Frederick William Borden

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The Honourable
Sir Frederick William Borden
KCMG PC MD
Frederick William Borden.jpg
Minister of Militia and Defence
In office
13 July 1896 – 6 October 1911
Prime Minister Sir Wilfrid Laurier
Preceded by David Tisdale
Succeeded by Sam Hughes
Personal details
Born (1847-05-14)May 14, 1847
Cornwallis Township, Nova Scotia
Died January 6, 1917(1917-01-06) (aged 69)
Canning, Nova Scotia Canada
Nationality Canadian
Political party Liberal
Alma mater University of King's College
Harvard University
Profession Physician
Religion Methodist

Sir Frederick William Borden, KCMG, PC (May 14, 1847 – January 6, 1917) was a Canadian politician. While he was the Minister for Militia and Defence, he was the father of the most famous Canadian casualty of the Second Boer War Harold Lothrop Borden.[1] Historians credit him with creating and financing a modernized Canadian army with a staff and medical, transport, and signals that proved as vital in war as the infantry, cavalry, and artillery they served. He thus created the foundation for the Canadian armies of 1914-1918 and 1939-1945.[2]

Career[edit]

Born in Cornwallis, Nova Scotia, the son of Dr. Jonathan Borden and Maria Frances Brown. Borden received a Bachelor of Arts degree from University of King's College in Windsor, Nova Scotia in 1866. He joined the militia as a cadet at King’s College and then as an assistant surgeon in the 68th (Kings) Battalion of Infantry in 1869. He earned a M.D. in 1868 from Harvard Medical School and practiced as a physician in Canning, Nova Scotia. Borden soon added business to his medical practice, acting as a bank agent, buying real estate, ships and helping found the successful Cornwallis Valley Railway from Canning to Kentville in 1887. He formed his own company the F. W. Borden Company in 1895, later know as the Nova Scotia Produce and Supply Company, to oversee his various businesses ventures in agriculture, lumber, shipping and investment.

While Sir Borden was the Minister of Defence, his only son Harold died at war

He entered politics in 1874 with election as a Liberal member from Kings County, Nova Scotia; aside from an interruption 1882–1887, he represented this constituency until 1911.

Minister of militia and defence[edit]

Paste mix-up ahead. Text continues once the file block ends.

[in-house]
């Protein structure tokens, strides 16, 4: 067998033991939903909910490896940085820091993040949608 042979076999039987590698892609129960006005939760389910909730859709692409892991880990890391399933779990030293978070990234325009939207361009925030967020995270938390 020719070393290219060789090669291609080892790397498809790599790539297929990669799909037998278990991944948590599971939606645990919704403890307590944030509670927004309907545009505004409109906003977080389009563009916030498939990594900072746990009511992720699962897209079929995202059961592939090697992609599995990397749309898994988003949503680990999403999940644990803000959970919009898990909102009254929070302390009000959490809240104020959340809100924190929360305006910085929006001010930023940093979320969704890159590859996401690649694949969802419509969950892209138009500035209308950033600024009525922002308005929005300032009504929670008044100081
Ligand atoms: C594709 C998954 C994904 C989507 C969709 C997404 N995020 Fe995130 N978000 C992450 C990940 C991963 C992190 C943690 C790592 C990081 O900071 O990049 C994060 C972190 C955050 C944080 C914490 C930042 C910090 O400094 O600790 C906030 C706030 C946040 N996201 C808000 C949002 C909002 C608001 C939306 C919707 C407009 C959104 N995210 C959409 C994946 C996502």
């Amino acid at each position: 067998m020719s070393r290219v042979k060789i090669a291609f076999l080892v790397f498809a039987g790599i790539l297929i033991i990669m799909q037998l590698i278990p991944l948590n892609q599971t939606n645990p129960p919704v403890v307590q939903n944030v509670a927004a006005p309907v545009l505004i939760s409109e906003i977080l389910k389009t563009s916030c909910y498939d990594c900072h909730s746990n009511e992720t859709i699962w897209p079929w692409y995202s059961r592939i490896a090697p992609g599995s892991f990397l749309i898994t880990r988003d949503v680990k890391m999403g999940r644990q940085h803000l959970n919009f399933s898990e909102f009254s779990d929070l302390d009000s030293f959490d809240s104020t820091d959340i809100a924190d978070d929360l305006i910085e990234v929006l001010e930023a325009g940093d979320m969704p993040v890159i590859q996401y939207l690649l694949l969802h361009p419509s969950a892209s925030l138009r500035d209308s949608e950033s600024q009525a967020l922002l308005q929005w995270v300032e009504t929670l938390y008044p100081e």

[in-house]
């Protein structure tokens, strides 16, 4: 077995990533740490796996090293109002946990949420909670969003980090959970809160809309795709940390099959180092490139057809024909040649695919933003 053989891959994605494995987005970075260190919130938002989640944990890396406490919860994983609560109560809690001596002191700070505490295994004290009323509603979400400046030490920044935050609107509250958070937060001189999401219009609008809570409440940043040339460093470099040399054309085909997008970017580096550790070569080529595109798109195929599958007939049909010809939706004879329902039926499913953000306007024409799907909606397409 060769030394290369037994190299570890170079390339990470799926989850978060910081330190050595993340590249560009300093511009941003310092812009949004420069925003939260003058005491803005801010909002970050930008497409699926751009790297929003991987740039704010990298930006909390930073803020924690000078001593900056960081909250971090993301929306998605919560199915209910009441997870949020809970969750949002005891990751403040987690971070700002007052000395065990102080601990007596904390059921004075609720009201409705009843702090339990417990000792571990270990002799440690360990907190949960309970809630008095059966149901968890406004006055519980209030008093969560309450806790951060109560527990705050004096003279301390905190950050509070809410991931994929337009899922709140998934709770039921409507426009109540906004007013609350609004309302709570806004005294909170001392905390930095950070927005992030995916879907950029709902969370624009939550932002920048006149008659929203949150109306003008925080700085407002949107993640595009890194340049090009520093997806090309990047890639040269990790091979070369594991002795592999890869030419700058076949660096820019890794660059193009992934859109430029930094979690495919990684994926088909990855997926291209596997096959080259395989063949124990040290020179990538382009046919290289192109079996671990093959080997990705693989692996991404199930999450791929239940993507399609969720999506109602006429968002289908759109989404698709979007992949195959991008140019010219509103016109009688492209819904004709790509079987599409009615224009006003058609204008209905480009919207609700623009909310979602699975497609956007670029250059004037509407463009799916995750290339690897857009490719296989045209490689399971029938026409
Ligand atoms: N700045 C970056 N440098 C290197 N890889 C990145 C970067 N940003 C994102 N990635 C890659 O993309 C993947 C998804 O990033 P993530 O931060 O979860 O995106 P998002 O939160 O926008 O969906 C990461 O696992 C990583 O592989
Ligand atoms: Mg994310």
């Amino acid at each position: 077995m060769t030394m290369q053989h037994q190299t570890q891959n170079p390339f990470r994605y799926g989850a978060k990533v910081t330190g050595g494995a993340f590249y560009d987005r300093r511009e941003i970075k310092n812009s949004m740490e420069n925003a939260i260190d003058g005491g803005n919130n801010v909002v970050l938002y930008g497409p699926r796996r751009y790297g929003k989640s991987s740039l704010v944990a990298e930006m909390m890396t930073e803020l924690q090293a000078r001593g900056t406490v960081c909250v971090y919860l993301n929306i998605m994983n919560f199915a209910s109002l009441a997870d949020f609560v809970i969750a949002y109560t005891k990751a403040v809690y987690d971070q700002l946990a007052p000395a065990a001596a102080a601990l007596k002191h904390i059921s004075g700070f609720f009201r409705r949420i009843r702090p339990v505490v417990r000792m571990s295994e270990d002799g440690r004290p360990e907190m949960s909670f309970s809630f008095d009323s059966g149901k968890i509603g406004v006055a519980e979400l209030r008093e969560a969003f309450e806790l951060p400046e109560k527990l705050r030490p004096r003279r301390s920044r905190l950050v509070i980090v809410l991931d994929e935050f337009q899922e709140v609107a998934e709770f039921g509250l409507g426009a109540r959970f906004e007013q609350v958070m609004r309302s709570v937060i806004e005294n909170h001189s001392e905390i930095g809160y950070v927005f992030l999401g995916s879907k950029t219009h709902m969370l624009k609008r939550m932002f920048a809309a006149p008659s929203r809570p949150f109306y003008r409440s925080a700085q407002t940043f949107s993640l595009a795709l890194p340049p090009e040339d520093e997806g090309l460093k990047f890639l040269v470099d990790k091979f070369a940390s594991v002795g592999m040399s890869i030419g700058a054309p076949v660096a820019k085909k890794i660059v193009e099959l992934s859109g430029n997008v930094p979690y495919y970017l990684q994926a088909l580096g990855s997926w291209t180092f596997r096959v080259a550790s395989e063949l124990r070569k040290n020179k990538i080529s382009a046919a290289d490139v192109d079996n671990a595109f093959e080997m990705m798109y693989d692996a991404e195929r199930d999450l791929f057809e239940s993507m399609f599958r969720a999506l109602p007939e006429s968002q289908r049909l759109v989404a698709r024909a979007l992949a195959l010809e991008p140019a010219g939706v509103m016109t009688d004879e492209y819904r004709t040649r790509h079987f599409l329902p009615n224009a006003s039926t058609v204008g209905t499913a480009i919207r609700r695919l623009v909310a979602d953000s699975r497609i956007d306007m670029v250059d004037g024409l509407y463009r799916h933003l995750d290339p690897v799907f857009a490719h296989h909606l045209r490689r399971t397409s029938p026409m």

He was Minister of militia and defence from 1896–1911, and was instrumental in raising the services from appendages of Britain to forces in their own right.

He reformed the Royal Military College of Canada, sending senior officers to Britain for advanced training. He increased pay and retirement benefits, equipped the militia with modern weapons, established rules regulating tenure of command, and decentralized command and administration. Miller (2010) presents evidence that that Borden saved himself from financial ruin by stationing three battalions of soldiers to Halifax in 1900 in order to make a profit for his faltering Supply Company.

Honours[edit]

CFB Borden was named in his honour when the air base was founded in 1916. He is the cousin of the eighth Prime Minister of Canada, Robert Borden. Borden was created a KCMG in 1902[3] and granted the honorary rank of Surgeon-General in the British Army in the 1911 Coronation Honours.[4] He died in Canning in 1917.

References[edit]

  1. ^ Canadian Biography Online - Herold Borden
  2. ^ Carmen Miller, A Knight in Politics: A Biography of Sir Frederick Borden (McGill-Queen's University Press, 2010)
  3. ^ The London Gazette: (Supplement) no. 27448. p. 4196. 26 June 1902.
  4. ^ The London Gazette: no. 28505. p. 4597. 19 June 1911.
Parliament of Canada
Preceded by
Leverett de Veber Chipman
Member of Parliament from Kings
1874–1882
Succeeded by
Douglas Benjamin Woodworth
Preceded by
Douglas Benjamin Woodworth
Member of Parliament from Kings
1887–1911
Succeeded by
Arthur de Witt Foster